Wednesday, 19 August 2009

Plucking Turnips

A lone piper plays a dirge overlooking Lake Manapouri, first surveyed by James Mckerrow

James McKerrow – Surveyor


James McKerrow was born on 7 July 1834 in Kilmarnock, Scotland, with a genealogy that can be traced back to King James the Vth. [1]
His Father, Andrew McKerrow was a famous ploughmaker of Beansburn, Kilmarnock, who manufactured patent single furrowed ploughs and back delivery reaping machines which gave him the means to provide his sons an adequate education. James was a bright young student and frequently was top of his class and had a great love of mathematics, and after a good grounding in both pure and mixed aspects of the subjects under Mr. Thomas Lee of Kilmarnock Academy, he studied these subjects further at Glasgow University. Like all his brothers, James did an apprenticeship in implement making as his father believed that having a trade ‘prove a safe standby in times of need, and would often open the door to numerous other occupations.’[2] During his apprenticeship, James showed more interest in surveying the paddocks in the neighbourhood and gaining knowledge of surveying.
James was the eldest of ten children, nine brothers and one sister. When James was five, his sister Jean was born but she died before the age of one. His brother John, born when he was three, died at the age of 21, the year before James left for New Zealand. He was the first to leave for New Zealand, and later, 6 of his brothers emigrated
James McKerrow married Martha Dunlop at Fenwick, Ayreshire Scotland, on 5 August, 1859. Three weeks after their marriage, James and Martha traveled to Glasgow to board the Cheviot, a ship with a reputation for speed, weighing 1066 tons.
Unfortunately the Ship’s departure was delayed some hours so James and Martha, decided to fill the time in by having their last walk on Scottish soil. As they were strolling through the countryside, they passed a field of turnips, and feeling the pangs of hunger, James climbed over the fence, and plucked a turnip. As he was climbing back over the wall, a farmer appeared and threatened to get the police and take charges against him. James quickly produced a sum of money and paid an exorbitant price for a miserable turnip, and they quickly scurried back to the ship, before any other misfortune came their way.[3]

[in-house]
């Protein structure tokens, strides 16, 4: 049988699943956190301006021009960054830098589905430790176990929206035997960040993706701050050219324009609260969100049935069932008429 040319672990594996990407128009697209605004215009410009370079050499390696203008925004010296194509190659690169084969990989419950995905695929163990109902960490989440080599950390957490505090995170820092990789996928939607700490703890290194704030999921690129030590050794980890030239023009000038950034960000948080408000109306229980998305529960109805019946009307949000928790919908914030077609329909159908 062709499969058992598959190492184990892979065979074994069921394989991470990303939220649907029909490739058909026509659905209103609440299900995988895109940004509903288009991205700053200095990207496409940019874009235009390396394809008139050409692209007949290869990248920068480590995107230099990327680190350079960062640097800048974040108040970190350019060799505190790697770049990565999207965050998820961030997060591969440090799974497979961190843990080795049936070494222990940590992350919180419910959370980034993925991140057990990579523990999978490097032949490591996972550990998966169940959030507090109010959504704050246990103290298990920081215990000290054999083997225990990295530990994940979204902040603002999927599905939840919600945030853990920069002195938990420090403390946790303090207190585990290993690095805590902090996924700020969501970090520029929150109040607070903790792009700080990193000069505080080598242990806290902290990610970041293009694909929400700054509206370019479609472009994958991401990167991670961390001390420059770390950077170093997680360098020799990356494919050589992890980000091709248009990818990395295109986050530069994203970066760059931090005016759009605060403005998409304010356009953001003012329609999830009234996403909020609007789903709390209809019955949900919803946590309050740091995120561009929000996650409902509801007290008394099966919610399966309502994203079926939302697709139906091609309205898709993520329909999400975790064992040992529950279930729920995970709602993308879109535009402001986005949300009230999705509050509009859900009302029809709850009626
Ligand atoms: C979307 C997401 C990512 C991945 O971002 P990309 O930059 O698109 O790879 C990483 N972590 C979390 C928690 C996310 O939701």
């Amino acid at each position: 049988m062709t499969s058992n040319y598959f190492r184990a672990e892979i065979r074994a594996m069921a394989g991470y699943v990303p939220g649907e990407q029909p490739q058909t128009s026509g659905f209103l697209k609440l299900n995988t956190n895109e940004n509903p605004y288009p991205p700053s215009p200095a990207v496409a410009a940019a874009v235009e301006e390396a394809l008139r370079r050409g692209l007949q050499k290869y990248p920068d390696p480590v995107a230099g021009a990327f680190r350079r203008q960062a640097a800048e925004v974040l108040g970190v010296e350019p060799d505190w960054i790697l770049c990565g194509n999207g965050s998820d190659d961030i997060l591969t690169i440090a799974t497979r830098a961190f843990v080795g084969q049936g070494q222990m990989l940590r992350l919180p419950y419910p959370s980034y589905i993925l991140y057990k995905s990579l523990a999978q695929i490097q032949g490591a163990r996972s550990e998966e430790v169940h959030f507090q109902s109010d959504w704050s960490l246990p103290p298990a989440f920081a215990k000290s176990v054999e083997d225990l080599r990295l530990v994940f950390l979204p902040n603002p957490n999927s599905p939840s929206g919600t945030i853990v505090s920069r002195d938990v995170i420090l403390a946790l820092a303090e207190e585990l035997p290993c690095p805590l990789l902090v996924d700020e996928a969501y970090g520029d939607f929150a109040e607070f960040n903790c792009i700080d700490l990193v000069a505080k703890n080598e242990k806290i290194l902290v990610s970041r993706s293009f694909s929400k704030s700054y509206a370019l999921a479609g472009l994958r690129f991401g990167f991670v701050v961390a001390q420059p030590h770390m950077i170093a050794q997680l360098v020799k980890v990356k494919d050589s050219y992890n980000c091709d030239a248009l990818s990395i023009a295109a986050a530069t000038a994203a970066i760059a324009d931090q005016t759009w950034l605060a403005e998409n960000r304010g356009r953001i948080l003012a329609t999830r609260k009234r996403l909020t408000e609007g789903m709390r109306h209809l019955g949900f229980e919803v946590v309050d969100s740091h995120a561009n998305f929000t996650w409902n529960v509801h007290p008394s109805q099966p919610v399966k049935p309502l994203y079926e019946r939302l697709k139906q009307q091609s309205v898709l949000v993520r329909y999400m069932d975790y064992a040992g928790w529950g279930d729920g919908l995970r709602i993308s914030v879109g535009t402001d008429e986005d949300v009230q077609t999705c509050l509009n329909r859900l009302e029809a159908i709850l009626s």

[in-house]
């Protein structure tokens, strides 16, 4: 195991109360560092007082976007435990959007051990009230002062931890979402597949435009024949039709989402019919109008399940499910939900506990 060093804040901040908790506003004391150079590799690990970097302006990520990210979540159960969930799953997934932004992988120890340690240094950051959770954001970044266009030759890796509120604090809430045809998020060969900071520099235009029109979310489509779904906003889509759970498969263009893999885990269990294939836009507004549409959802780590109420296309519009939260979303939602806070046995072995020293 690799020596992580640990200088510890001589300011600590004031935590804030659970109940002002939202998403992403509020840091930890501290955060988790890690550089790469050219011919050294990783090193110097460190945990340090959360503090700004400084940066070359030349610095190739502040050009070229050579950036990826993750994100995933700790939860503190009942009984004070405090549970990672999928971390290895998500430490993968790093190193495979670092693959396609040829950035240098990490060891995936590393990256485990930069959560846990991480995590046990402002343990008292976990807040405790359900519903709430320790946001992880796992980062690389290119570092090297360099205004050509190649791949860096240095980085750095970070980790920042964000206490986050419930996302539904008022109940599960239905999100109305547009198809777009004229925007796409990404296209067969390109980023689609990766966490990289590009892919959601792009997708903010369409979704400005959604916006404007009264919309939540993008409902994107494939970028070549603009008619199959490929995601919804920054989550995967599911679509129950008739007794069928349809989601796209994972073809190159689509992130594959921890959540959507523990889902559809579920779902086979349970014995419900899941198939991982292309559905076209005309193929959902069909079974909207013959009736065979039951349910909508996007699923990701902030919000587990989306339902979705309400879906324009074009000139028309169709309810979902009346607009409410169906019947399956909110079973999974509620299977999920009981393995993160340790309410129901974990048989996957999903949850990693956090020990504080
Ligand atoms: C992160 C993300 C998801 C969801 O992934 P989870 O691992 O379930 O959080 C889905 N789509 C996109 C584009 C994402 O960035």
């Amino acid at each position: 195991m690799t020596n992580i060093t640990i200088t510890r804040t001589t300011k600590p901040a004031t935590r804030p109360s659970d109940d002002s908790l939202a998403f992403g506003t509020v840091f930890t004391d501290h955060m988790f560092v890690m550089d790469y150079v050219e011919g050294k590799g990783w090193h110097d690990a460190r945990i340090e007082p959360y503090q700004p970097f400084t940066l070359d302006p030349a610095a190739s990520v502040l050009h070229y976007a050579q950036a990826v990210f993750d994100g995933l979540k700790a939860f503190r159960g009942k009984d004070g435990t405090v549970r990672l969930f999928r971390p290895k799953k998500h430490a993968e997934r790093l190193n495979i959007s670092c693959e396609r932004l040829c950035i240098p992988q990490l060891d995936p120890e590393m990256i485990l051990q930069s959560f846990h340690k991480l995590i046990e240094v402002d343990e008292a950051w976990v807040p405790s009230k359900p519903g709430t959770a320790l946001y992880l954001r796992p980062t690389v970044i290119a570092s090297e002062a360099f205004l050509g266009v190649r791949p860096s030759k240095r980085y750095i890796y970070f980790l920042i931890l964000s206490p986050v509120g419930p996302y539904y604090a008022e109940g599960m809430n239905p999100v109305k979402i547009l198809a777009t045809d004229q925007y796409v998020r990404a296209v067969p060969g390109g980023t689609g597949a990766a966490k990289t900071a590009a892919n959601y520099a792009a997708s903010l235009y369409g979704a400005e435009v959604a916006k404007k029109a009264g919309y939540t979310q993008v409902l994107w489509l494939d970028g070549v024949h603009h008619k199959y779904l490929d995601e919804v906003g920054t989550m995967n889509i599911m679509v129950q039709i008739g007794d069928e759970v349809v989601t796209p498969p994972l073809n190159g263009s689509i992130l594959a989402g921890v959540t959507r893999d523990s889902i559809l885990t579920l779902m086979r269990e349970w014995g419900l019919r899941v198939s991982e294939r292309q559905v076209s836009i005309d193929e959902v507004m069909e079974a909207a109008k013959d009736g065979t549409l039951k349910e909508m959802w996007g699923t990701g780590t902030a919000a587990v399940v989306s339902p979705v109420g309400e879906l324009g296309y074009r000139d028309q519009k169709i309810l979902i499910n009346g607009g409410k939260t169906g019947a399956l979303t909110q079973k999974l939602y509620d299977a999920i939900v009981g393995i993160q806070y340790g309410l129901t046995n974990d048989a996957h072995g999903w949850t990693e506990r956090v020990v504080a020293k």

The cargo vessel ‘Cheviot’ set sail on Tuesday the, 23 August and left ‘The Tail of the Bank’ at Greenock and with it Scotland. The ship was heavily laden with foodstuff, spirituous liquors, iron goods, building materials, farm implements, stud sheep, pigs and cattle.[4] Being a cargo ship, it was only able to accommodate twenty-four cabin and eighteen steerage passengers. The majority of the steerage passengers were emigrating under the sponsorship of a Mr. Holmes, who had made large purchases of land in the Lumsden district where he intended to settle them on his holdings. The McKerrows were in the steerage cabins together with sixteen men and one woman.
The Cheviot rounded Ireland and then reached Madeira on 3 September, passed close to Cape Verde on 7 September, and after confusing winds, crossed the equator on 26 September For the next leg of the journey, the weather was good and they rounded Cape Horn on 25 October and a point, south of Adelaide reached on 18 November.

The trip had been eventful with the discovery of a ‘stowaway, the death of a still born baby, the provisioning of a life boat from a foundered vessel and condition were tough at times with cramped quarters, snow and thunder storms, gales force winds and ripped sails, and near misses from flying blocks. The dairy of one of the passengers, Mr. T.L. Barnhill, on 3 October 1859 shows the spirit on board. “ shipped a sea which ducked almost all the steerage passengers who were standing together- all in good spirits owing to our making such progress.” [5]
James and Martha got their first look at New Zealand a week later when they sighted Stewart Island and the next day after ninety five days at sea, they entered the Otago Harbour.
‘ I was very much struck with the beautiful situation of Dunedin and with the clean, neat appearances of the houses looking out spick and span from picturesque spots in the surrounding bush. In coming up the bay and through the islets of Port Chalmers, I was strongly reminded of beautiful Loch Lomond.[6]
In 1859 James amd Martha McKerrow

Surveyor, explorer, administrator